My editors keep telling me that articles have to have a point. Apparently, I don’t listen too well as this article doesn’t have one. Well, if it does, I don’t yet know what it is, so we’ll all find out together by the end.

The other day, I was at my desk clawing my way out of endless distractions from my writing. Between fits of topic inspiration, I was sorting obscene amounts of .223 Remington and 5.56mm brass by headstamp. When I say obscene, I’m talking multiple five-gallon buckets. I wasn’t sorting everything, I was just throwing Lake City brass into one bucket and all other types into another. My logic was simple. I knew I had a ton of Lake City in my stash from a couple years of range pickups, so I figured it made sense to have a supply of “same headstamp” brass available when I wanted to make accurate and consistent loads. From my experience, the Lake City stuff is good, meaning pretty consistent and strong. I planned on using the mixed headstamp brass to load practice and plinking ammo.

So if you have buckets of range brass, is it worth the trouble to sort each and every one by brand?

So if you have buckets of range brass, is it worth the trouble to sort each and every one by brand?

As I tossed my 40 millionth case into one of the buckets, I started to wonder if this was sorting thing was really worth it. When fired from an AR-15, which isn’t the most accurate rifle anyway, at least compared to bolt gun standards, would it really matter? Was I completely wasting my time? I decided to find out.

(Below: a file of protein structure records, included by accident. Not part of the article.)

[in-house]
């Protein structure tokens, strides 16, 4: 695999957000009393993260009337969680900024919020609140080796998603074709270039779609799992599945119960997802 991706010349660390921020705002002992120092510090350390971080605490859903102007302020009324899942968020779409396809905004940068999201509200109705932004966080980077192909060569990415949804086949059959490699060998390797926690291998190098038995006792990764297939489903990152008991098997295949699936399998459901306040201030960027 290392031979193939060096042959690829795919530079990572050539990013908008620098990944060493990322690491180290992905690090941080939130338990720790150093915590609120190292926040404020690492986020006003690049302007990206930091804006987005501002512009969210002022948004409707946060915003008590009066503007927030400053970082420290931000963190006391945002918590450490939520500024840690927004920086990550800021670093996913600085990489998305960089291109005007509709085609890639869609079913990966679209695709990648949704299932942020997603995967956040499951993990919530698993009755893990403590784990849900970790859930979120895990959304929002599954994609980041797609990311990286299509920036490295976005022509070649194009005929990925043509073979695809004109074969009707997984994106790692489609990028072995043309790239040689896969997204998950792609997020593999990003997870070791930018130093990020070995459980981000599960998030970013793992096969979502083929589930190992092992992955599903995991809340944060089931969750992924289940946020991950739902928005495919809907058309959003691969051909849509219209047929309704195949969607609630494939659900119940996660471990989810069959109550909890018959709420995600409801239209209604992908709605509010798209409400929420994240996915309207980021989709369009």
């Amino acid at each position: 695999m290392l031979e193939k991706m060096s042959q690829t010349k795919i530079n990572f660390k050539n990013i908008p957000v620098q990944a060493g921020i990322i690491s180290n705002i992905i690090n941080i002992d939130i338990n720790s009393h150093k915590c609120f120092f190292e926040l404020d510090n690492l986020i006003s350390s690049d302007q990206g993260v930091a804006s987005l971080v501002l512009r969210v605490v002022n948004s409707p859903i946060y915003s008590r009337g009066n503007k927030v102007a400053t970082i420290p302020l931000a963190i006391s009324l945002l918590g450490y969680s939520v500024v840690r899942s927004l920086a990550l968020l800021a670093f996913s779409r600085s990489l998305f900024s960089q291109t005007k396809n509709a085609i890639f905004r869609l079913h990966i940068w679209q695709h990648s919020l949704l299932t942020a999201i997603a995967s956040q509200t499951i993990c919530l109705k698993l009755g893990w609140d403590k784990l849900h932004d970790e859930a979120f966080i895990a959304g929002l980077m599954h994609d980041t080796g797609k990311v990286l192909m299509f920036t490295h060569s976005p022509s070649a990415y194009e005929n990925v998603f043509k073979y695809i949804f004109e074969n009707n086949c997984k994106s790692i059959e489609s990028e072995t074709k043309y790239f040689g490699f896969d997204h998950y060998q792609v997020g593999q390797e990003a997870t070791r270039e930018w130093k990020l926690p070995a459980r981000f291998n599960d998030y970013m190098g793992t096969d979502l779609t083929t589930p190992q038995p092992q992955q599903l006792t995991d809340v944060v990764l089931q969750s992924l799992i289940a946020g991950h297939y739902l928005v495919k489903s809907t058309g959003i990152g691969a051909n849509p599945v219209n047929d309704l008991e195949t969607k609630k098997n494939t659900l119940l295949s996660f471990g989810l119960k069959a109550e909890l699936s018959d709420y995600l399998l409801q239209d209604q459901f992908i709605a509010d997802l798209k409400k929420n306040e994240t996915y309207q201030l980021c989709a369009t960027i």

Just to be clear, I know that using identical cartridge cases is a big deal for bench rest shooters and anyone else concerned with improving groups by tenths or even hundredths of inches. You’ll get no argument from me that meticulous sorting by size, weight, concentricity, and global community membership is essential for maximum obtainable accuracy. My informal experiment simply intended to figure out whether brass sorting was worth the trouble for training, plinking, hunting and other less accuracy-critical uses. Before anyone gets all worked up about the hunting use for less accurate ammo, I’m just saying that it doesn’t really matter if this stuff shoots groups that are a half-inch larger. In most scenarios, it just doesn’t really matter if a given ammo groups into one or two inches at 100 yards – that’s good enough to hit the important parts.

Read the rest at GunsAmerica!